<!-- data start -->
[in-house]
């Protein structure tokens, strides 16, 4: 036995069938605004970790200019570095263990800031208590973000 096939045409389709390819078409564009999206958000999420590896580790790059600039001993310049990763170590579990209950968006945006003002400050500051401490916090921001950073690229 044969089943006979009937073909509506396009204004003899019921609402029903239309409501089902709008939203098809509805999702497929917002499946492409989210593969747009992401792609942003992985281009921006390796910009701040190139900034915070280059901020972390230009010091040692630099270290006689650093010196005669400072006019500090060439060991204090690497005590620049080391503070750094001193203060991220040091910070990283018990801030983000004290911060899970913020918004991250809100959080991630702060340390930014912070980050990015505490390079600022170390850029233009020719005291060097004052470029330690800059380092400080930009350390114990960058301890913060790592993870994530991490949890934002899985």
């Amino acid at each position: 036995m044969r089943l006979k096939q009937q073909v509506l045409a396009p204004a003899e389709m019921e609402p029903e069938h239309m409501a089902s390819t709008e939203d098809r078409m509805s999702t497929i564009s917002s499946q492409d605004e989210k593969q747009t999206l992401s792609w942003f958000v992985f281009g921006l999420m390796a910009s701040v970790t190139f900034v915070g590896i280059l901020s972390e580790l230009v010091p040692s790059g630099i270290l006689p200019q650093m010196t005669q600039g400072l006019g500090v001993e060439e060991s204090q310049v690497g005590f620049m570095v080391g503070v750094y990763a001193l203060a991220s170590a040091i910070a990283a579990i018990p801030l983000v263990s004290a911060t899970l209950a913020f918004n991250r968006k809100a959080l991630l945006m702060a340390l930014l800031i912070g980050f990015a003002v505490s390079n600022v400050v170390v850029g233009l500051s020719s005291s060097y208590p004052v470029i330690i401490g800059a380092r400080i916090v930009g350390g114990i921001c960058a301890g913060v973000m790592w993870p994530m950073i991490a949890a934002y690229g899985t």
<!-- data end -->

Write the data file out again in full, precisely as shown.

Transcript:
[in-house]
């Protein structure tokens, strides 16, 4: 036995069938605004970790200019570095263990800031208590973000 096939045409389709390819078409564009999206958000999420590896580790790059600039001993310049990763170590579990209950968006945006003002400050500051401490916090921001950073690229 044969089943006979009937073909509506396009204004003899019921609402029903239309409501089902709008939203098809509805999702497929917002499946492409989210593969747009992401792609942003992985281009921006390796910009701040190139900034915070280059901020972390230009010091040692630099270290006689650093010196005669400072006019500090060439060991204090690497005590620049080391503070750094001193203060991220040091910070990283018990801030983000004290911060899970913020918004991250809100959080991630702060340390930014912070980050990015505490390079600022170390850029233009020719005291060097004052470029330690800059380092400080930009350390114990960058301890913060790592993870994530991490949890934002899985």
């Amino acid at each position: 036995m044969r089943l006979k096939q009937q073909v509506l045409a396009p204004a003899e389709m019921e609402p029903e069938h239309m409501a089902s390819t709008e939203d098809r078409m509805s999702t497929i564009s917002s499946q492409d605004e989210k593969q747009t999206l992401s792609w942003f958000v992985f281009g921006l999420m390796a910009s701040v970790t190139f900034v915070g590896i280059l901020s972390e580790l230009v010091p040692s790059g630099i270290l006689p200019q650093m010196t005669q600039g400072l006019g500090v001993e060439e060991s204090q310049v690497g005590f620049m570095v080391g503070v750094y990763a001193l203060a991220s170590a040091i910070a990283a579990i018990p801030l983000v263990s004290a911060t899970l209950a913020f918004n991250r968006k809100a959080l991630l945006m702060a340390l930014l800031i912070g980050f990015a003002v505490s390079n600022v400050v170390v850029g233009l500051s020719s005291s060097y208590p004052v470029i330690i401490g800059a380092r400080i916090v930009g350390g114990i921001c960058a301890g913060v973000m790592w993870p994530m950073i991490a949890a934002y690229g899985t």